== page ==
For us, of course, there is one more data point NOT covered in the article.

David Coleman Headley was recruited into the DEA for unspecified services in Afghanistan. The services are very likely to have involved Operation Reciprocity. Given what we know... that Headley himself was an ISI operative, it becomes obvious that Operation Reciprocity was compromised even before 2008, because obviously the primary beneficiary of the drug trade is ISI and Pakistan military. The shutting down of Operation Reciprocity may have stemmed from (1) a realization that it had been compromised by the same Paki-state criminal networks whom it was targeting (2) a realization that following through with it would have required openly targeting the very top leadership of TSPA and ISI in international criminal investigations.

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Re: Afghanistan News & Discussion - April 2016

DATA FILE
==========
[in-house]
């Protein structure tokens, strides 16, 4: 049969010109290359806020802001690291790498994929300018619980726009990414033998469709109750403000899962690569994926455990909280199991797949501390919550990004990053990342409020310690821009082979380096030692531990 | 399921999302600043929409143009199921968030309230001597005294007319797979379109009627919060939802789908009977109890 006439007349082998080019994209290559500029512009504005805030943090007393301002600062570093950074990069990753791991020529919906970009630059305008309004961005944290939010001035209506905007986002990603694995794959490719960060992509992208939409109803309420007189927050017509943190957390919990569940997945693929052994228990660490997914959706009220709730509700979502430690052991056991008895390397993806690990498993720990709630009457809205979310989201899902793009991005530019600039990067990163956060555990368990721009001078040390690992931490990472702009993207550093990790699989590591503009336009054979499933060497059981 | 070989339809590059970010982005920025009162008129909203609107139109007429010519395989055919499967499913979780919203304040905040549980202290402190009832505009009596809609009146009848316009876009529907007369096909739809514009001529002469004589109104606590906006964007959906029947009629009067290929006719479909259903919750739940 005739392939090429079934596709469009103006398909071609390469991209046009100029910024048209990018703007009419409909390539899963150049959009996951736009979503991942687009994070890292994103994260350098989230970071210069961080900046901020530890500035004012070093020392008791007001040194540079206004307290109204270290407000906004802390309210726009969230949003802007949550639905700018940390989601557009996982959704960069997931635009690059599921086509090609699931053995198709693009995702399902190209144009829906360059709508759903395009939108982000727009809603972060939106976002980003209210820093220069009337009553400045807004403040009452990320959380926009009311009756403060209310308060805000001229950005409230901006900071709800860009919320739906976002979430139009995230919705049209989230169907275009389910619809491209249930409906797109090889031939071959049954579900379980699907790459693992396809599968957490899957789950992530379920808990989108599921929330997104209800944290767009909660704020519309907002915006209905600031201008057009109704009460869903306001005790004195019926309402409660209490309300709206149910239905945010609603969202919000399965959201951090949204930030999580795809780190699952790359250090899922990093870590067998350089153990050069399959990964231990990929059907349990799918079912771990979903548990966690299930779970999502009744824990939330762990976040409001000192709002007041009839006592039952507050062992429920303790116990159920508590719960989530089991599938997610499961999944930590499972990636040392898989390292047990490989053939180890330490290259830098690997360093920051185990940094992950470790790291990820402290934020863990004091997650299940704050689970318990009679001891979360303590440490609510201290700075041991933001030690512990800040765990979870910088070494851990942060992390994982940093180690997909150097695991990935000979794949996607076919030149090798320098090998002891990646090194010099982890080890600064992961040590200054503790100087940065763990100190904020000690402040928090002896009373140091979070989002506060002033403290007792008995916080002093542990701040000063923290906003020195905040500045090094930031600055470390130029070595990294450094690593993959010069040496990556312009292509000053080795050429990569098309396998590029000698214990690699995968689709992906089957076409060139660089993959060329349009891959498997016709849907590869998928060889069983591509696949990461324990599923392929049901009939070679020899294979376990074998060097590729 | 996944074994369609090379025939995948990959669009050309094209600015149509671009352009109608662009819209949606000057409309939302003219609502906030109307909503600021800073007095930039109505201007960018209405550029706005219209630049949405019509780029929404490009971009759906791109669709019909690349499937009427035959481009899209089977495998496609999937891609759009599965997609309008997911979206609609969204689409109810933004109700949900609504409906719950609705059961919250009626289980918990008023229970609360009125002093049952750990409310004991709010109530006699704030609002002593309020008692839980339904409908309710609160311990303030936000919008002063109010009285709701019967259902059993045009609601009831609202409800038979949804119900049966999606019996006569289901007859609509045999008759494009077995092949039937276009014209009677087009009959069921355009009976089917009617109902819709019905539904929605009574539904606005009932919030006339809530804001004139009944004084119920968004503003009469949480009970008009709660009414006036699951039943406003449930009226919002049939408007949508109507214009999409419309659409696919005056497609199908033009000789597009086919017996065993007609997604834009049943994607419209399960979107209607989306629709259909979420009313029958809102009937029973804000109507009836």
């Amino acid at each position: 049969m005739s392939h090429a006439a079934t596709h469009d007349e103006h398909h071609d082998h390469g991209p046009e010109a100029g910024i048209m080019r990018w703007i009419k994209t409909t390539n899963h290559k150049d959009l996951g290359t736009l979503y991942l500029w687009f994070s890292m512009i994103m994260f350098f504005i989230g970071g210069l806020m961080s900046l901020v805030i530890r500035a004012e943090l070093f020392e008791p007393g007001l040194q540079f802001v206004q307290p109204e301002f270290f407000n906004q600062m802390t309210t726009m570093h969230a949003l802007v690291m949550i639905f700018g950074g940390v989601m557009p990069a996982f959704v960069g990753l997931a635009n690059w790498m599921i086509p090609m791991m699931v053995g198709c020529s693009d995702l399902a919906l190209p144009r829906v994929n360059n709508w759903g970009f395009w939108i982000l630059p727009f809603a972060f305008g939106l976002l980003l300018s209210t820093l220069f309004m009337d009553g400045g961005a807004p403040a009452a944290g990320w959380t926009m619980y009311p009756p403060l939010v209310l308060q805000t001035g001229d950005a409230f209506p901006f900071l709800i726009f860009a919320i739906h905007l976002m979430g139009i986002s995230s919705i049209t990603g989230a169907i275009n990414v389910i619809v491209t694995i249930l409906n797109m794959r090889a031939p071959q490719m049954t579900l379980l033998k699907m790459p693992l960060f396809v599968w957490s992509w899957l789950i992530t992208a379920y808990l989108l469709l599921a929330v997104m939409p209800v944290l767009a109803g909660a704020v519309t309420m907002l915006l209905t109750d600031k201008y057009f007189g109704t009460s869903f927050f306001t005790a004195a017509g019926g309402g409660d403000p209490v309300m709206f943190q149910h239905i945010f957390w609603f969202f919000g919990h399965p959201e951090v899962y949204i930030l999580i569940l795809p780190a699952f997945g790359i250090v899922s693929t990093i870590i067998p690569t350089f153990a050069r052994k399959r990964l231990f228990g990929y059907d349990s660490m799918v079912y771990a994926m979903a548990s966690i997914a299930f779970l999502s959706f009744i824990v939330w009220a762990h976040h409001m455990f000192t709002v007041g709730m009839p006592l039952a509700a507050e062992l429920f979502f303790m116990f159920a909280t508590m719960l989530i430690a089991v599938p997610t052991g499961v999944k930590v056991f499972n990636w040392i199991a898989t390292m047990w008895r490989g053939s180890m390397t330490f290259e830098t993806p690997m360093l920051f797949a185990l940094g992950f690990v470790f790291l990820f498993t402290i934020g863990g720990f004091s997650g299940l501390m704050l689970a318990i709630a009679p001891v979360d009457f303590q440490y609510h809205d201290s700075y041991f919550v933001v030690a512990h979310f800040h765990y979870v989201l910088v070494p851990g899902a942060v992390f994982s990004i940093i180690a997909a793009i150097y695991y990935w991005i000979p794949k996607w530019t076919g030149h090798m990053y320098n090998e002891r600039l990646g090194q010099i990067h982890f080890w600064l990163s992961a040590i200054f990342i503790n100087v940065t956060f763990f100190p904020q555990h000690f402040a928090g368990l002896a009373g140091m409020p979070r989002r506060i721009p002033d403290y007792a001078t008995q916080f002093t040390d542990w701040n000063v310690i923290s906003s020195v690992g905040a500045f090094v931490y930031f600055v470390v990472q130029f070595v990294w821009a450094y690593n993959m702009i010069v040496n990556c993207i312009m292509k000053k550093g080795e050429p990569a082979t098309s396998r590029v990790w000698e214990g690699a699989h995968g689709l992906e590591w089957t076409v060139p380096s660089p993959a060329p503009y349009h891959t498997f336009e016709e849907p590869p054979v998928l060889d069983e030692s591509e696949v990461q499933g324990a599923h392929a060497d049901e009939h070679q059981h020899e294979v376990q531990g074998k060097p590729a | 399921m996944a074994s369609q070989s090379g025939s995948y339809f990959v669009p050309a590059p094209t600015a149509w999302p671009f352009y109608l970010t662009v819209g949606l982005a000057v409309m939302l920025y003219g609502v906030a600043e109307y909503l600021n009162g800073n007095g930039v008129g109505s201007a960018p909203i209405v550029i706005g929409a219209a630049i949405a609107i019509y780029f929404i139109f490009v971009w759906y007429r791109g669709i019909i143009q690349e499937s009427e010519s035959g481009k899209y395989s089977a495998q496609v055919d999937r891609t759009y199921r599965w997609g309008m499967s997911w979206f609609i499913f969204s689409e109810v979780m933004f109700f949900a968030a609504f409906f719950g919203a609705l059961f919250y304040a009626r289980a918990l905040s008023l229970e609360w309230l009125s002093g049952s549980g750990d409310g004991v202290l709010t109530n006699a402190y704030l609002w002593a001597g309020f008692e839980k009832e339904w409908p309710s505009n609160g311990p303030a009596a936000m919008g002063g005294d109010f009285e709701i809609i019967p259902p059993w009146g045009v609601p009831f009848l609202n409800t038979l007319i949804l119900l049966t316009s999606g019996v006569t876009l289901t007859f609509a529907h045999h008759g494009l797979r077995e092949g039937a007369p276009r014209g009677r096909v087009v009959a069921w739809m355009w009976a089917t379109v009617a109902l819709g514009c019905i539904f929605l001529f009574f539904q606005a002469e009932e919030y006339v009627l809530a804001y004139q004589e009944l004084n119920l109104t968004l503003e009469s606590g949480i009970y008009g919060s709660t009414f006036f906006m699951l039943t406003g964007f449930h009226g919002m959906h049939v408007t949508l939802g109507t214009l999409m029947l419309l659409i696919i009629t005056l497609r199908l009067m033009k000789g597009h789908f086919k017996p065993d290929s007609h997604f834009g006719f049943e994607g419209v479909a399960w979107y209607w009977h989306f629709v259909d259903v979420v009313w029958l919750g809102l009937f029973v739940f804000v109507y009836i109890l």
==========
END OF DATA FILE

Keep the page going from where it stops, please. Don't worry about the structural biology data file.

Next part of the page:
Postby Falijee » 02 Aug 2018 21:47

X posted from Terroristan Thread

Paki Agent Robin Raphael Still Willing To Do Pakistan's "Dirty Work" :roll:

Inside the Secret Taliban Talks to End America’s Longest War
Daily Beast
Aug 2, 2018

If the United States’ longest foreign war actually draws to a negotiated close, a significant amount of credit will go to a former U.S. Army colonel and a former senior U.S. diplomat. (AKA A Paki Agent !)
In November, Chris Kolenda and Robin Raphel boarded a plane to Doha, Qatar, for a conversation with Taliban representatives. It was the beginning of a quiet channel, never authorized by U.S. officials—who neither paid them nor asked them to carry any messages—that proved to be instrumental in convincing the Trump administration, and particularly senior Pentagon and U.S. military officials, that there was a real chance to broker an end to the war.
Sponsored by Saudi Arabia and Pakistan :roll: